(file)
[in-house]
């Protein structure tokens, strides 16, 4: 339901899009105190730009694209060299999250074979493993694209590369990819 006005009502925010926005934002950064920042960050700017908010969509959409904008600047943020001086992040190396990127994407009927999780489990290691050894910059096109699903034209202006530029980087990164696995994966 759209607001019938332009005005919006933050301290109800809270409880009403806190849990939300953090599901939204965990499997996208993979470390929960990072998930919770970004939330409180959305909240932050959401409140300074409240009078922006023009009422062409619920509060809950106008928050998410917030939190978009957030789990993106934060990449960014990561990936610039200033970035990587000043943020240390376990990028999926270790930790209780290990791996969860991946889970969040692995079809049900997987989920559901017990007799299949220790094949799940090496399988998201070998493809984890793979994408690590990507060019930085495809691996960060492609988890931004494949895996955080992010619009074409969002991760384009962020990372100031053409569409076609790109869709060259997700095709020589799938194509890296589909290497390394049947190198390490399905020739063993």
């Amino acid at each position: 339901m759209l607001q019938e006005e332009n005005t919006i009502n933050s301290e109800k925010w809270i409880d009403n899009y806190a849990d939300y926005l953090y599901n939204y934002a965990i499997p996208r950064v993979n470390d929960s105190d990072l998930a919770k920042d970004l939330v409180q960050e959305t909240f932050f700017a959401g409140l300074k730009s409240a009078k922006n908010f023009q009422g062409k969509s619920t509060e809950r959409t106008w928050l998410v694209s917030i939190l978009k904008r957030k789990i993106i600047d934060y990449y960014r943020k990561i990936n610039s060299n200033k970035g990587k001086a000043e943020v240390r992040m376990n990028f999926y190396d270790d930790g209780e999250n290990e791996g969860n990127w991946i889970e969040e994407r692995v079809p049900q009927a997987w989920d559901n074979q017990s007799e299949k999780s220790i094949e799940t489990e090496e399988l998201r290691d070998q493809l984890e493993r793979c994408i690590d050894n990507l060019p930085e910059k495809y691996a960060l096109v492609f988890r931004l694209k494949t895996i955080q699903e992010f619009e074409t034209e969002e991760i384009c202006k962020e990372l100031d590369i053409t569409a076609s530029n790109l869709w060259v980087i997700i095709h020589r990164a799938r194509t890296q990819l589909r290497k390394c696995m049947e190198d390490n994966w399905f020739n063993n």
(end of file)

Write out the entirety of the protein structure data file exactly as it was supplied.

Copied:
[in-house]
């Protein structure tokens, strides 16, 4: 339901899009105190730009694209060299999250074979493993694209590369990819 006005009502925010926005934002950064920042960050700017908010969509959409904008600047943020001086992040190396990127994407009927999780489990290691050894910059096109699903034209202006530029980087990164696995994966 759209607001019938332009005005919006933050301290109800809270409880009403806190849990939300953090599901939204965990499997996208993979470390929960990072998930919770970004939330409180959305909240932050959401409140300074409240009078922006023009009422062409619920509060809950106008928050998410917030939190978009957030789990993106934060990449960014990561990936610039200033970035990587000043943020240390376990990028999926270790930790209780290990791996969860991946889970969040692995079809049900997987989920559901017990007799299949220790094949799940090496399988998201070998493809984890793979994408690590990507060019930085495809691996960060492609988890931004494949895996955080992010619009074409969002991760384009962020990372100031053409569409076609790109869709060259997700095709020589799938194509890296589909290497390394049947190198390490399905020739063993």
């Amino acid at each position: 339901m759209l607001q019938e006005e332009n005005t919006i009502n933050s301290e109800k925010w809270i409880d009403n899009y806190a849990d939300y926005l953090y599901n939204y934002a965990i499997p996208r950064v993979n470390d929960s105190d990072l998930a919770k920042d970004l939330v409180q960050e959305t909240f932050f700017a959401g409140l300074k730009s409240a009078k922006n908010f023009q009422g062409k969509s619920t509060e809950r959409t106008w928050l998410v694209s917030i939190l978009k904008r957030k789990i993106i600047d934060y990449y960014r943020k990561i990936n610039s060299n200033k970035g990587k001086a000043e943020v240390r992040m376990n990028f999926y190396d270790d930790g209780e999250n290990e791996g969860n990127w991946i889970e969040e994407r692995v079809p049900q009927a997987w989920d559901n074979q017990s007799e299949k999780s220790i094949e799940t489990e090496e399988l998201r290691d070998q493809l984890e493993r793979c994408i690590d050894n990507l060019p930085e910059k495809y691996a960060l096109v492609f988890r931004l694209k494949t895996i955080q699903e992010f619009e074409t034209e969002e991760i384009c202006k962020e990372l100031d590369i053409t569409a076609s530029n790109l869709w060259v980087i997700i095709h020589r990164a799938r194509t890296q990819l589909r290497k390394c696995m049947e190198d390490n994966w399905f020739n063993n």